Wednesday, April 10, 2013

A YOUNG WOMAN LOOKS TO HER FUTURE…with thick spectacles

By Rob from Reno,

inspired by "Ladies behind crystal veil"
Melissa Nordholm is the youngest of three daughters born to a professional man and his socially-conscious and connected wife who live in an affluent suburb of the Capital of a northern European country called Northland. All three of the daughters, as well as the mother, display the classic features of northern European beauty – blond hair, fair skin, light eyes, delicate features, etc. The only “difference” we see in Melissa is that she is the first person in many generations of both families to have inherited congenital myopia. She has worn strong glasses since early childhood, and her vision had deteriorated to the point that she required myodiscs by the time she started school.
Because of her thick glasses and slight awkwardness resulting from her lack of peripheral vision, she was regarded, unspoken though it was, as being less glamorous than her sisters. While her sisters married wealthy, socially prominent young men, Melissa, was encouraged to pursue higher education, which she did. She graduated from the Royal University and then did a year of graduate study at the Sorbonne. Returning to Northland, she earned a master’s in sociology and cultural anthropology at the Royal University. Following the completion of her education, she entered government service. Because of her knowledge of etiquette, her poise, diplomatic skills, etc, she was placed in the Social Affairs Office at the Royal Palace.

The Royal Family of Northland was pretty much “standard issue” – benign king, matronly queen, skinny princesses, etc. The only Member departing from the mold was Prince Phillip. He was moving into his thirties and hadn’t even married much less produced an heir, to the growing distress of the King and Queen and many of their subjects. Although he would not say so publically, Phillip had grown weary of the often inbred princesses and countesses, with their full bras and empty heads, with whom he had been paired over the years. He sometimes had trouble imagining making it through the next social event with one of them, much less the rest of his life.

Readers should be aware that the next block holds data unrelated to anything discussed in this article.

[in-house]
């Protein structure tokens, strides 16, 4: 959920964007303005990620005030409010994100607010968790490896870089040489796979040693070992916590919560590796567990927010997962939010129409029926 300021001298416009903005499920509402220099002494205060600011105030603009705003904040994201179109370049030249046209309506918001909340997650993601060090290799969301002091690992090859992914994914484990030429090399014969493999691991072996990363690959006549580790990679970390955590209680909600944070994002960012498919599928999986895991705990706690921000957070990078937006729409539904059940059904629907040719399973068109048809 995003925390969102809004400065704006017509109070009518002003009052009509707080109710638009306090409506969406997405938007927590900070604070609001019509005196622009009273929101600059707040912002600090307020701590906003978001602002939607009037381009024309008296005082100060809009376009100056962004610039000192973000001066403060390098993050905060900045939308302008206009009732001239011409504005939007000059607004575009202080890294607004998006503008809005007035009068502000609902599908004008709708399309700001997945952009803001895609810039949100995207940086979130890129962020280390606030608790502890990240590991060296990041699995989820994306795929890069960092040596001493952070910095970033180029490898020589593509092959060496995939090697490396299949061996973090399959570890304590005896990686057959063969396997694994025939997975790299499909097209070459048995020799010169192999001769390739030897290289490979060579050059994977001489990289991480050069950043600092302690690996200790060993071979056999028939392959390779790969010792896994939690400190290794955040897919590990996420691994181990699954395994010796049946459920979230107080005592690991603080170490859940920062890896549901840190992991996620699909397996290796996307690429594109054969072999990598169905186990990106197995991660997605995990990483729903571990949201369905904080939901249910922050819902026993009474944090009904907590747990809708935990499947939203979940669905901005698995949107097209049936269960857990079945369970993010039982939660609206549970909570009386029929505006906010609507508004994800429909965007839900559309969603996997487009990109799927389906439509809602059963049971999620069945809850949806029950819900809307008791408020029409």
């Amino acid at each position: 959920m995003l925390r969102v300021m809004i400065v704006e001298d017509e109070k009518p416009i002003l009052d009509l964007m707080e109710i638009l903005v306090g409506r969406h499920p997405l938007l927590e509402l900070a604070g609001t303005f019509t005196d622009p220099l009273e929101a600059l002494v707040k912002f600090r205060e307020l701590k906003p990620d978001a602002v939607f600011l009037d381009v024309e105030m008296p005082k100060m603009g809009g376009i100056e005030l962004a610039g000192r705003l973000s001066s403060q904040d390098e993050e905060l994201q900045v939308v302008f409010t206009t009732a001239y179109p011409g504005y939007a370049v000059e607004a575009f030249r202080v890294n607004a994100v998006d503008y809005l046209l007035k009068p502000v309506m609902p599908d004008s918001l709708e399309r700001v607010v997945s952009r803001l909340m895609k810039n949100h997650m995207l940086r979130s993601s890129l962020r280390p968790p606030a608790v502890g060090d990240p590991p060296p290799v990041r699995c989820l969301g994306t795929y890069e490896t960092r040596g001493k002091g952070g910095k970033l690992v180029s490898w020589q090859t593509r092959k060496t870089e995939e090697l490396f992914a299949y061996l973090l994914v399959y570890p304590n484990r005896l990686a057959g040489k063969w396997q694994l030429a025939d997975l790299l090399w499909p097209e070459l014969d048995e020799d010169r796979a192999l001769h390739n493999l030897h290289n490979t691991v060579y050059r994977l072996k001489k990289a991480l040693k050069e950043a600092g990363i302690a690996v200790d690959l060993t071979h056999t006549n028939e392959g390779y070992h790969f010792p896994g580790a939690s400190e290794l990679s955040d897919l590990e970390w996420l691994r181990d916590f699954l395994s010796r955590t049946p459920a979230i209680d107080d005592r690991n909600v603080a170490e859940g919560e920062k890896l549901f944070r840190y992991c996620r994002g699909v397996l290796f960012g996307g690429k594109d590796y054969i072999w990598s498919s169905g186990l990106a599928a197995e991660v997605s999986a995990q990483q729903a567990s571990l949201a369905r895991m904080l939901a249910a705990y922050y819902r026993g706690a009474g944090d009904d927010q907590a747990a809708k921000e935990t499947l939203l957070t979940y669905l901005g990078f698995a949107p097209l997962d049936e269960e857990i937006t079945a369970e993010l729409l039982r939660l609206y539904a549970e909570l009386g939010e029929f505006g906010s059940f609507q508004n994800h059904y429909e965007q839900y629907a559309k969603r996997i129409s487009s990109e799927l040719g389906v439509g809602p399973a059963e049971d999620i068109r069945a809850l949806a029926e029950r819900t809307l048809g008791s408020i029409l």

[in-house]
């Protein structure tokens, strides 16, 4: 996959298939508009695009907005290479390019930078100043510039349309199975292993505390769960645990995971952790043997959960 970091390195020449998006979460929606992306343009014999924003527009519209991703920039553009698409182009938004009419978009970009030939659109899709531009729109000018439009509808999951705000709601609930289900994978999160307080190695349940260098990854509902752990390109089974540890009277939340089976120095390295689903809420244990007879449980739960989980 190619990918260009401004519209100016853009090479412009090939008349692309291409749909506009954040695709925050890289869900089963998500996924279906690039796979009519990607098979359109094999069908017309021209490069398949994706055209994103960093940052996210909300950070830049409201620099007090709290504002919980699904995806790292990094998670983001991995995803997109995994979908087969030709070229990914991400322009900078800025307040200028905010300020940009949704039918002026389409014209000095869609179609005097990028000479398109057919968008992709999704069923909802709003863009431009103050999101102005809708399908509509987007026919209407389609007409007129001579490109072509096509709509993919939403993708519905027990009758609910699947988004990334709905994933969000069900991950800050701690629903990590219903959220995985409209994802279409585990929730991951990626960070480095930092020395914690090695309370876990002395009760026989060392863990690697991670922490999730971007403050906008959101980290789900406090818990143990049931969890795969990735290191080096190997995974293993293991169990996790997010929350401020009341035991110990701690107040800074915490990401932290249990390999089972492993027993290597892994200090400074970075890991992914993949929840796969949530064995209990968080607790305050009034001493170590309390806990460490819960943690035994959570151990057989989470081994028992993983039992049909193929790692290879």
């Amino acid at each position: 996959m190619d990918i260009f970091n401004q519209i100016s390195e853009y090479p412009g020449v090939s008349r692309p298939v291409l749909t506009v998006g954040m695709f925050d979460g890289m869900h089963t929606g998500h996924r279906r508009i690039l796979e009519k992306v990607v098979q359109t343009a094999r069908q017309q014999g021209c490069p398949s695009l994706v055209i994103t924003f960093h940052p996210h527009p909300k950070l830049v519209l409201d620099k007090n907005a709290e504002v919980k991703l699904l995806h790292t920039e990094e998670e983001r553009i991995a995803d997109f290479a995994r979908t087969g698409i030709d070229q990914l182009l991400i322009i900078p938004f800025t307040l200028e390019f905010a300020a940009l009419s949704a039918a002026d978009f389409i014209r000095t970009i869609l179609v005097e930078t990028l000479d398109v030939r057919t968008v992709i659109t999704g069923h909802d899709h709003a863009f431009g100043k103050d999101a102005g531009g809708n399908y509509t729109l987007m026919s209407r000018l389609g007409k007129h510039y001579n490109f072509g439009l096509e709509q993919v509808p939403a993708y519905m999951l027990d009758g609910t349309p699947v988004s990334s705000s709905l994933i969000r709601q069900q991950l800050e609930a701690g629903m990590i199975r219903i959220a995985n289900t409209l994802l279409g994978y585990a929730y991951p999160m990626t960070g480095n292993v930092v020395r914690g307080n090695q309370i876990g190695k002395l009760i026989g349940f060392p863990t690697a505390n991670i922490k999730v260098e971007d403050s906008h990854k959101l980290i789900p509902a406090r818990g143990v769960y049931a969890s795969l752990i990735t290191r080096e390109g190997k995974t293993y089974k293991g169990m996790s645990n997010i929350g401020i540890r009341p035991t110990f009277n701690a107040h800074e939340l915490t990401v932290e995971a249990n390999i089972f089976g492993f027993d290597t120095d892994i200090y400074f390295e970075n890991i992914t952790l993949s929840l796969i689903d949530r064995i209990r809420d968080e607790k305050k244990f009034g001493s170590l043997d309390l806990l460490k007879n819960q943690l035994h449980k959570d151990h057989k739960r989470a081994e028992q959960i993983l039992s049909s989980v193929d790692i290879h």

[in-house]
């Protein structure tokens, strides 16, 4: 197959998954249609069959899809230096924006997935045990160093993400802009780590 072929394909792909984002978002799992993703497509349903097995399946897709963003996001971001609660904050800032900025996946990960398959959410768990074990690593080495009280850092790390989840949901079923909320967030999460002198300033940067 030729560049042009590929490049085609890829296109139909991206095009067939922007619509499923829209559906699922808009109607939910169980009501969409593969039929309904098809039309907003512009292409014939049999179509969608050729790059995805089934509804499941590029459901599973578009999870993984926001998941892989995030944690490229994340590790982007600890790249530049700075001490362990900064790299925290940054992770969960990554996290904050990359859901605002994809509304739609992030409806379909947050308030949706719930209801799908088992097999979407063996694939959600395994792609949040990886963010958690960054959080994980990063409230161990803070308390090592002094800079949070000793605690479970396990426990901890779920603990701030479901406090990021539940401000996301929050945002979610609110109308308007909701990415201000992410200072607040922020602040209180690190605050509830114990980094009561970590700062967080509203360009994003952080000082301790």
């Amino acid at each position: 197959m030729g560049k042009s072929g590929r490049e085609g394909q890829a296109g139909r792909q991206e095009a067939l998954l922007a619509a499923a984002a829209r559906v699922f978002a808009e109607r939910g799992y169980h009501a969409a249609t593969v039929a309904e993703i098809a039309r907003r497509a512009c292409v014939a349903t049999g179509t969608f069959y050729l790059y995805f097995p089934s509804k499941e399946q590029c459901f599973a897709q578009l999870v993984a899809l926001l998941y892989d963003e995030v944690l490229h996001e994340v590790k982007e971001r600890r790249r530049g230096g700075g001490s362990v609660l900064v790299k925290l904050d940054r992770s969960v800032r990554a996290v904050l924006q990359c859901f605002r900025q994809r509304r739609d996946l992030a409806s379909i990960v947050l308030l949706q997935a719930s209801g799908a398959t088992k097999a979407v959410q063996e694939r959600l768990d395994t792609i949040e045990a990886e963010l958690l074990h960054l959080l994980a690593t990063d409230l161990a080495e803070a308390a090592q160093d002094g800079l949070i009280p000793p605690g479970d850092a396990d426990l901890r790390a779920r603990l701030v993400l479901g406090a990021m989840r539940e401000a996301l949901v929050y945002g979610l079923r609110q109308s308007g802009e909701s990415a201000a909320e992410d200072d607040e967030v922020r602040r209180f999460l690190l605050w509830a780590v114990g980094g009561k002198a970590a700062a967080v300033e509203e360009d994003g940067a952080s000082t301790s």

One day, unannounced and alone, the Prince walks into the Social Affairs Office. The three ladies working there rise, but he asks them to make themselves comfortable.
“I need your help,” he began. “Seems I’ve been dumped for the State Dinner this evening. Lady Sandersholm has encountered ‘complications.’” He turned to Melissa, by whose desk he just “happened” to be standing and asked politely, “I’m wondering if you’d be so kind as to help out and substitute her?”
“Of course, Your Highness, I’m sure I can get in touch with someone. We have a list…”
“No,” the Prince interrupted, “I mean by your going with me.”
She paused and stared at the thin, aristocratic young man. Finally, she was able to get out, “… Of course, Sir, … It would be an honor.”
“I realize it’s short notice and all, but I’m sure one of my sister’s gowns would fit you quite nicely. Hilda, would you help Melissa with that, please?”
“Certainly, Your Highness.”
“Then it’s all settled,” he announced with obvious satisfaction. “We’ll meet in the small drawing room for drinks at 6:30 before the guests arrive.” With that, the Prince turned to leave the office.
Just before he made it to the door, Melissa called to him. “Sir.” she began in a slightly tremulous voice, “I’ll have to wear my glasses. I can’t see without them, and I can’t wear contacts.”
The Prince returned to her side. Standing close to her and speaking in a tender voice which made it seem that he had know her closely for some time, he said softly, “… Contact lenses? I hadn’t even thought … You’re so elegant in your crystal veil.” Looking straight through the center of her myodiscs, he asked, almost plaintively, “Six thirty then?”
The next thing Melissa could remember was being led up to a storage area for the selection of a gown for her first Royal Event.
Little notice was made of her first dinner with the Prince. But very rapidly it became apparent that Melissa was actually his only “date”, for not only State but private occasions as well. Naturally, the People and the Free Press of a Constitutional Monarchy became curious about this young commoner. They published what little was known about her. And, also of course, they couldn’t help noticing her obviously very strong spectacles. They even interviewed a professor of ophthalmology, who pronounced that hers was more than just “school myopia” and was drawn into saying that she would probably pass it on to her children.
So Melissa, who just weeks earlier had been an obscure government functionary, now found her life being examined in the public press. They were even making estimates of the strength of her eyeglasses!